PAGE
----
Dig Beyond the Binary
It is not enough to just ask about ideological leaning (liberal or conservative) or voting behavior (Republican or Democrat). Instead, it is essential to rely on survey answers and public social media in order to see what “tribe” the potential juror is affiliating with. Particularly for the pro-Trump crowd, they act as though it’s essential to broadcast these views on public social media, and it is rarely subtle.
The left, of course, is also not monolithic in their attitudes. When someone says they’re “liberal” that could mean neo-liberal (think of both Clintons) or it could mean progressive (think Bernie Sanders). There might, in fact, be a fair amount of common ground between the Trump-right and the Sanders-left when it comes to distrusting big business.
And it is important to remember that it isn’t the politics that matter the most, at least not in the context of your case. What matters are the attitudes that accompany those politics. So if you are defending or targeting a large corporation, you need to ask about these views specifically, because these attitudes are increasingly likely to track differently than the political leanings.
The Vox article also notes that the conservative split seems to be largely a product of educational polarization, and the distinctions between what had been mainstream white-collar conservatism and the newer blue-collar populism can be explained by looking at the cultural, knowledge and value differences between those who went to college and those who did not. When the far-right conservative base is trending toward white people who went to work after high school, then the degree-filled halls of corporate America can look pretty foreign. Another trend the author notes is that younger workers are entering the workforce in these corporations, and this group — more educated and socially conscious than their forebears — are increasingly expecting the companies they work for to be more socially responsible or to be at least, in their words, “less evil.” That means that a corporation that may have previously supported just about any conservative based on the promise of lower regulations and taxes is now facing pressure to be more selective and more vocal in what they do and don’t support.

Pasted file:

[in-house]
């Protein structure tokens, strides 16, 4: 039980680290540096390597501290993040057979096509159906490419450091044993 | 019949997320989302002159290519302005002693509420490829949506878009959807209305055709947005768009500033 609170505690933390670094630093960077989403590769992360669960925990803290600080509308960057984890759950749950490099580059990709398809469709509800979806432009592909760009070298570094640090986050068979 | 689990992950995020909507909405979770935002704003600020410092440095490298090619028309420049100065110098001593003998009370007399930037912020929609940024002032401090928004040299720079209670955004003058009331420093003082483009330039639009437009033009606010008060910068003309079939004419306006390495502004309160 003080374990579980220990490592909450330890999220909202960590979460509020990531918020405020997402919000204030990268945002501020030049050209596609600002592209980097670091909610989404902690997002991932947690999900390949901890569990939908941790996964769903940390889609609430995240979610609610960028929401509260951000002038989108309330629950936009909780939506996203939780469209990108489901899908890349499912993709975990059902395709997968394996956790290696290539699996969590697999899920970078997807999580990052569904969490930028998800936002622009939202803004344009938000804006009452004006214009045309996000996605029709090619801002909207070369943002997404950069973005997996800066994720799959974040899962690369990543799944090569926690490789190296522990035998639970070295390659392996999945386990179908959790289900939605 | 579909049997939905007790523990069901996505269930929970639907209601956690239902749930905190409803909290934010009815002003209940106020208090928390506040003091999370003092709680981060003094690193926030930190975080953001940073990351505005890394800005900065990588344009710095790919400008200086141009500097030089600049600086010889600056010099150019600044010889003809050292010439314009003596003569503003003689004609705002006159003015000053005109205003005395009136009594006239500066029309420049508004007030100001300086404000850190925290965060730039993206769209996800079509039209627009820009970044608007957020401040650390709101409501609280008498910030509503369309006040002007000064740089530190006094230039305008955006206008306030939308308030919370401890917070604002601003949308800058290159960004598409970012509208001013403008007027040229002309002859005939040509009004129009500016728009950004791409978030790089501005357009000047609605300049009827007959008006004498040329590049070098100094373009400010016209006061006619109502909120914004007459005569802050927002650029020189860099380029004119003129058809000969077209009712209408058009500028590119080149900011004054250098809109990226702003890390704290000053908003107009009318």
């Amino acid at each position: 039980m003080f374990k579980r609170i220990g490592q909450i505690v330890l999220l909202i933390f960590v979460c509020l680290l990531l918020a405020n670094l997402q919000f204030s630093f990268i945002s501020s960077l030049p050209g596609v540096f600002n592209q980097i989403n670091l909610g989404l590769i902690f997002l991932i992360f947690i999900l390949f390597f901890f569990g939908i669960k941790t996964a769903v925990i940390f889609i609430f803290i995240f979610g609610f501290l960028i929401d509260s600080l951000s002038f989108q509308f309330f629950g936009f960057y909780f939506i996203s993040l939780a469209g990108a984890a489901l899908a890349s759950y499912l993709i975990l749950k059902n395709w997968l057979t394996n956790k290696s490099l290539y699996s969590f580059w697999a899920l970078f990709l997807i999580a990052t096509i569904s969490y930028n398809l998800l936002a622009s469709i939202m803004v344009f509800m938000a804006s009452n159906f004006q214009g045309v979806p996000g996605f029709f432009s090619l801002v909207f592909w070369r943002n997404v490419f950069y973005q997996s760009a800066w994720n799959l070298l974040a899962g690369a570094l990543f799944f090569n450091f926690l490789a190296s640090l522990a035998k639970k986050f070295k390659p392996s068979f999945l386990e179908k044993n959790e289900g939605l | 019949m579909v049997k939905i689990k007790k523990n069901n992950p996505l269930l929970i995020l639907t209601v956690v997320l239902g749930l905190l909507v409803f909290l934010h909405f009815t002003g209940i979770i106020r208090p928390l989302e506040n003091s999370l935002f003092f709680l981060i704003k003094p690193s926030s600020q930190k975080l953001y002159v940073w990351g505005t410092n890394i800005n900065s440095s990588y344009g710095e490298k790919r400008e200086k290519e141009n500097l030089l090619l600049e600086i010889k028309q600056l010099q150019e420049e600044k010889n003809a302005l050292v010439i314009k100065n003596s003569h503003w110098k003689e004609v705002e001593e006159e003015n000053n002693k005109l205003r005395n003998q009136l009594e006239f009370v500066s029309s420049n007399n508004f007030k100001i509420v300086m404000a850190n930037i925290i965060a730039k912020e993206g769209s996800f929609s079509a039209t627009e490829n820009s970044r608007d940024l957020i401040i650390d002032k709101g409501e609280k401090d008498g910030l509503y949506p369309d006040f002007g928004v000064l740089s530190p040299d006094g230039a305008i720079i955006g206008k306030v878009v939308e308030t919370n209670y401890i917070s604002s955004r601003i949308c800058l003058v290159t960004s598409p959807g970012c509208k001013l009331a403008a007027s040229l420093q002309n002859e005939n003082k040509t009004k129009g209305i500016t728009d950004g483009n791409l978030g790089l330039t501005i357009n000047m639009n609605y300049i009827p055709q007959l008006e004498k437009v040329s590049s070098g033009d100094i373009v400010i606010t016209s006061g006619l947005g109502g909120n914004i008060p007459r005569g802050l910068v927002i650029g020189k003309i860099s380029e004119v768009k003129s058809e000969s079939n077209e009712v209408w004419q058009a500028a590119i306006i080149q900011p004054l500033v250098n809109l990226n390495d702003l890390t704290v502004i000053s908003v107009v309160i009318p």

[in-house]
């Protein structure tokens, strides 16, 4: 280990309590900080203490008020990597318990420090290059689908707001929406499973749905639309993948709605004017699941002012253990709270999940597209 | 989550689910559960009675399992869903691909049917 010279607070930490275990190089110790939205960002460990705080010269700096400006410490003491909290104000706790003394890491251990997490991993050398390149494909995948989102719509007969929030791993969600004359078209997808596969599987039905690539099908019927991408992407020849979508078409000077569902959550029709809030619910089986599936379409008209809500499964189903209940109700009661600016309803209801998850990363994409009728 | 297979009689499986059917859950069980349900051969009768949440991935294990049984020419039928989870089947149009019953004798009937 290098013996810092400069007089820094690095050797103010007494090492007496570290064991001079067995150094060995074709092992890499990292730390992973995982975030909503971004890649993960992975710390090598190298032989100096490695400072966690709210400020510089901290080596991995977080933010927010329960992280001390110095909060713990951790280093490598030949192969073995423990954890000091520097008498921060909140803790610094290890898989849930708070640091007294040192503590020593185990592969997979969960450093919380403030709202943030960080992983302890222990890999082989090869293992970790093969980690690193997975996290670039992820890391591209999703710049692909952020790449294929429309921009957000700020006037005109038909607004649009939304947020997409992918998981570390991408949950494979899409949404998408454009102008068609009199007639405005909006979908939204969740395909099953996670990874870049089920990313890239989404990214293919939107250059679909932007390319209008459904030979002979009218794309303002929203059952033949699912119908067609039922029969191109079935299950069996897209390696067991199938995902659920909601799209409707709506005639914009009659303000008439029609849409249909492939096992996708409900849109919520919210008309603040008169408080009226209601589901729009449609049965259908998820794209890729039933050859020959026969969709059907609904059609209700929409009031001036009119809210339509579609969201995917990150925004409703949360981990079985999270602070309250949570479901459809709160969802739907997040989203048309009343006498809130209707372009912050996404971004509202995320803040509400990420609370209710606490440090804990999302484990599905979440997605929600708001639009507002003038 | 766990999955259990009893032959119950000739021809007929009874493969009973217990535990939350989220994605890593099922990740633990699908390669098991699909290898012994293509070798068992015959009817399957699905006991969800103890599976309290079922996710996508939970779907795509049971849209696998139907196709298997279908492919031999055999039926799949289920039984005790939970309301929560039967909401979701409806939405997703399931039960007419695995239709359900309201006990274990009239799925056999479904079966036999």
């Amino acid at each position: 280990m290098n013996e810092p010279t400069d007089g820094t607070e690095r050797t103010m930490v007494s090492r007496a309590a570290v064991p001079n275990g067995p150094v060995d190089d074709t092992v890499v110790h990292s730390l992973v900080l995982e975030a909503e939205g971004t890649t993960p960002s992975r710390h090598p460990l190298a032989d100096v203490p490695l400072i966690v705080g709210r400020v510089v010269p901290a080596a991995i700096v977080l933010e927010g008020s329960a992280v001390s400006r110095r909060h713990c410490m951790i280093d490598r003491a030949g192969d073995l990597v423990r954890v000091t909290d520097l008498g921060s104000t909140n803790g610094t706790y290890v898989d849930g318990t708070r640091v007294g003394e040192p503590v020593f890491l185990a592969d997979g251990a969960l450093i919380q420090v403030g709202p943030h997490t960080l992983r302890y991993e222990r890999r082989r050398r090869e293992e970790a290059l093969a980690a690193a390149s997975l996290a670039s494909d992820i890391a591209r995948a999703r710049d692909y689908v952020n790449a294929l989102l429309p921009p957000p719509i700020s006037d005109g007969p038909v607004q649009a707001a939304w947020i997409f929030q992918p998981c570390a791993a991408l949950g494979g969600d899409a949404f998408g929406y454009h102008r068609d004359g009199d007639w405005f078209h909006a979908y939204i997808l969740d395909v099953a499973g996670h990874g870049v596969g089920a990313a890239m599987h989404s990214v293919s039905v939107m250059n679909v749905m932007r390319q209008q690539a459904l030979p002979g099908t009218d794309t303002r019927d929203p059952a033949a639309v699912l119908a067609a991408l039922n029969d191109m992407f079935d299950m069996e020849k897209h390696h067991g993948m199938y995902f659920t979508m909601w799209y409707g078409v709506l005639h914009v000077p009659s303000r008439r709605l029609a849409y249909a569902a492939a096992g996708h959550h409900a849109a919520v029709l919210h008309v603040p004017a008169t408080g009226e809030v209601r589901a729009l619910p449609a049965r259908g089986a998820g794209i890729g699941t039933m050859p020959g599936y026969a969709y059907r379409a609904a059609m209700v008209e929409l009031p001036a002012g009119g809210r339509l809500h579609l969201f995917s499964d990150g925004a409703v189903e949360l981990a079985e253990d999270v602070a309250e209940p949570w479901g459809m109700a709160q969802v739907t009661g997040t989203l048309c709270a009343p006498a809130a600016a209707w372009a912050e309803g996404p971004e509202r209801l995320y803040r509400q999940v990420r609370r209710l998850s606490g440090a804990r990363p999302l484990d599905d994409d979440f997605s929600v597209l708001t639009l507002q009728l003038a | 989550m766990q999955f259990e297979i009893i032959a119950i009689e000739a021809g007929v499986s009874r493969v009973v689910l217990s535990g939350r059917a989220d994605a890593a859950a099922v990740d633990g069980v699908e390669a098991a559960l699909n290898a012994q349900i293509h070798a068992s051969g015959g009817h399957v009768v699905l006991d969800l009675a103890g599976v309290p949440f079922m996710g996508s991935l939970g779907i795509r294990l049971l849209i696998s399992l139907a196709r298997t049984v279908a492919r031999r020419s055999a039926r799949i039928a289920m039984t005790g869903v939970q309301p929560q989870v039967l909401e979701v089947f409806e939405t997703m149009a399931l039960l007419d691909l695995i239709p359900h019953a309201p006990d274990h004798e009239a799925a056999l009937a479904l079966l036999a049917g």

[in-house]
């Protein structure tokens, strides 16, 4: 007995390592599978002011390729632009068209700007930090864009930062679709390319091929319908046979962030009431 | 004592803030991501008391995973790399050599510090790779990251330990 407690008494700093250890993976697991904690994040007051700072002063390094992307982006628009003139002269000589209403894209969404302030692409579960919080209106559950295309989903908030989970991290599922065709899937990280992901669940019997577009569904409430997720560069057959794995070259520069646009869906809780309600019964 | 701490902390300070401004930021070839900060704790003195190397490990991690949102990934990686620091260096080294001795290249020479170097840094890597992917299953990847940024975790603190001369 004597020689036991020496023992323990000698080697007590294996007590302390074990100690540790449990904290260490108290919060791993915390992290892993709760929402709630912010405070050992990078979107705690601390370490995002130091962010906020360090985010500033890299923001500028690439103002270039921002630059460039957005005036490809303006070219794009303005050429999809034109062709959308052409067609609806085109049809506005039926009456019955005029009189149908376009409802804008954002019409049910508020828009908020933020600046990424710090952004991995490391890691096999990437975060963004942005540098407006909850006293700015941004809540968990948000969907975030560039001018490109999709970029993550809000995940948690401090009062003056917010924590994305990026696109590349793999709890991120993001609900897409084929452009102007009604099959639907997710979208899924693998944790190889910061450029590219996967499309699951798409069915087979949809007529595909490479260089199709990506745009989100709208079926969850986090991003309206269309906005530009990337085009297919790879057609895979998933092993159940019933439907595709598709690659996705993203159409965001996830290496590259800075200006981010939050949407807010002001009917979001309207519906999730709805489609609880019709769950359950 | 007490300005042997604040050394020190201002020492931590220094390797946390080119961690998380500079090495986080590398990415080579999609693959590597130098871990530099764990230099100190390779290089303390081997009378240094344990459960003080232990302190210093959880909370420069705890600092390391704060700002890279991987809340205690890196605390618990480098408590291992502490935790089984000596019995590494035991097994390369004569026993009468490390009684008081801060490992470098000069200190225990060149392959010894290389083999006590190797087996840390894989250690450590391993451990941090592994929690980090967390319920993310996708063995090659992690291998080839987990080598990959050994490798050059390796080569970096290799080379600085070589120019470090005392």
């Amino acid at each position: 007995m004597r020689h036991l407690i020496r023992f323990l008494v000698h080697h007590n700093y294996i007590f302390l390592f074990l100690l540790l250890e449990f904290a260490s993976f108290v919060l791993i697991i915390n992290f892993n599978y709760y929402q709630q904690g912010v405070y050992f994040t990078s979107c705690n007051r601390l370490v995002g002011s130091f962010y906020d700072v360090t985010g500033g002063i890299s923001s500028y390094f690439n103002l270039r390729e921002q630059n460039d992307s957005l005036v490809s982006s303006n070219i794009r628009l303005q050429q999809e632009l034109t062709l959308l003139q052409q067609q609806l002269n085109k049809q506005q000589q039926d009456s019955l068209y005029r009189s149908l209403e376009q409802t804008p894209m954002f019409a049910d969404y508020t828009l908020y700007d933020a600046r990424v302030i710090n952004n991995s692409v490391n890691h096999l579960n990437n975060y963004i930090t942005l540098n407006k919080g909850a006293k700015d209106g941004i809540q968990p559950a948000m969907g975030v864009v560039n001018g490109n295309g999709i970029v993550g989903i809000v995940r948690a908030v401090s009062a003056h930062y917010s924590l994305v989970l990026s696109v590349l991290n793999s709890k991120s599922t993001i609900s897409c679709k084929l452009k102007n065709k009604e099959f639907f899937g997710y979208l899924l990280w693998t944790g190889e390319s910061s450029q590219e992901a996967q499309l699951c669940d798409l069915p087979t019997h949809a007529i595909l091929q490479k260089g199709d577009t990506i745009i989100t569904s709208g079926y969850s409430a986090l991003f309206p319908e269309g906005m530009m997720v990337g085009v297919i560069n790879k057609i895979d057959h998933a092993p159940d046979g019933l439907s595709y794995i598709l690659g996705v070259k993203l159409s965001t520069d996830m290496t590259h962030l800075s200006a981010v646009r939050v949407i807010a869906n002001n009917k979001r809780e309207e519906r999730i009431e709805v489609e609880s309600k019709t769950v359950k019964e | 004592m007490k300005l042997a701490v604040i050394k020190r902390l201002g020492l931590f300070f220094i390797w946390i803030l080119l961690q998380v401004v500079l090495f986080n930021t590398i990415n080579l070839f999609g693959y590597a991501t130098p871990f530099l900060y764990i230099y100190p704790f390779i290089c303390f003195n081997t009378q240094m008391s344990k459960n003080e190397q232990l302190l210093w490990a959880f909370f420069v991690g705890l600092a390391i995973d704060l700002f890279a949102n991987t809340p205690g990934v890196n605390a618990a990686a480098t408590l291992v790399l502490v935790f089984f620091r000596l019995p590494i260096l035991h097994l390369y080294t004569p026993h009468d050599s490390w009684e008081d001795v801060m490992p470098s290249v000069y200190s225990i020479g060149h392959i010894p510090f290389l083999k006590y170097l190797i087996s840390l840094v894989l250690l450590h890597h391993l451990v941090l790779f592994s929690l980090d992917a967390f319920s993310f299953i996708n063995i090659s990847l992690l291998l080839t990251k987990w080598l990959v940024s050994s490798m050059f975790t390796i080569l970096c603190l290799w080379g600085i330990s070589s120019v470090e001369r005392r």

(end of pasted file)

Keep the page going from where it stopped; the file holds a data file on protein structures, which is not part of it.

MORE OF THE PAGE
So, in addition to assessing political identification, it makes sense to also look carefully at the level and kind of education. It isn’t just a matter of the additional knowledge, but also the fact that education, along with occupation, will tell you something about whether the potential juror has a habit of being inquisitive and analytical, or whether they have a habit of making decisions based on habit and “gut” instinct.
Ultimately, the more you’re able to know about your potential jurors, the better. And these days, it pays to keep in mind that many of the stable identifiers — not just politics, but also region, religion, and socio-economic status — are in flux.
Image credit: 123rf.com, combined by the author